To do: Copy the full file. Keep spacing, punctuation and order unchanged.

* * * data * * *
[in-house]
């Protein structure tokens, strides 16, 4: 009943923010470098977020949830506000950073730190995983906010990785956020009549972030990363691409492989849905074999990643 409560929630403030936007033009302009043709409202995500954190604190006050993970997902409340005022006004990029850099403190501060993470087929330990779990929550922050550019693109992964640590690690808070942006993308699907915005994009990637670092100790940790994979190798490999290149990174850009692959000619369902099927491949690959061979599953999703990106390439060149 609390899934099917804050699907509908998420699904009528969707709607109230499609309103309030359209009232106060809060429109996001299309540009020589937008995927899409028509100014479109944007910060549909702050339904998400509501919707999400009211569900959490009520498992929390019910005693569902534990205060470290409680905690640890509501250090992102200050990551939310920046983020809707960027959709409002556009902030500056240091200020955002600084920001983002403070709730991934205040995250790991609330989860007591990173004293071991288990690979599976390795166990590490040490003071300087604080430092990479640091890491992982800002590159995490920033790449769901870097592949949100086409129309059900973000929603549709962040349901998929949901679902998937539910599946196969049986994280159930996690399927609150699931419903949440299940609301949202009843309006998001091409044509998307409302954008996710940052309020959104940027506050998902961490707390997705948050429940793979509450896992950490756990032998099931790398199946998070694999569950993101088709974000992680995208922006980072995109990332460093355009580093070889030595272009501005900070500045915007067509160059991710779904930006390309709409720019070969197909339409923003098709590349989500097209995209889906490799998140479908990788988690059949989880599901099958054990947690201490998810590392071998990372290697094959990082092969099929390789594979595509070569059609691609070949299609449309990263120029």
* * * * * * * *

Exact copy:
[in-house]
């Protein structure tokens, strides 16, 4: 009943923010470098977020949830506000950073730190995983906010990785956020009549972030990363691409492989849905074999990643 409560929630403030936007033009302009043709409202995500954190604190006050993970997902409340005022006004990029850099403190501060993470087929330990779990929550922050550019693109992964640590690690808070942006993308699907915005994009990637670092100790940790994979190798490999290149990174850009692959000619369902099927491949690959061979599953999703990106390439060149 609390899934099917804050699907509908998420699904009528969707709607109230499609309103309030359209009232106060809060429109996001299309540009020589937008995927899409028509100014479109944007910060549909702050339904998400509501919707999400009211569900959490009520498992929390019910005693569902534990205060470290409680905690640890509501250090992102200050990551939310920046983020809707960027959709409002556009902030500056240091200020955002600084920001983002403070709730991934205040995250790991609330989860007591990173004293071991288990690979599976390795166990590490040490003071300087604080430092990479640091890491992982800002590159995490920033790449769901870097592949949100086409129309059900973000929603549709962040349901998929949901679902998937539910599946196969049986994280159930996690399927609150699931419903949440299940609301949202009843309006998001091409044509998307409302954008996710940052309020959104940027506050998902961490707390997705948050429940793979509450896992950490756990032998099931790398199946998070694999569950993101088709974000992680995208922006980072995109990332460093355009580093070889030595272009501005900070500045915007067509160059991710779904930006390309709409720019070969197909339409923003098709590349989500097209995209889906490799998140479908990788988690059949989880599901099958054990947690201490998810590392071998990372290697094959990082092969099929390789594979595509070569059609691609070949299609449309990263120029």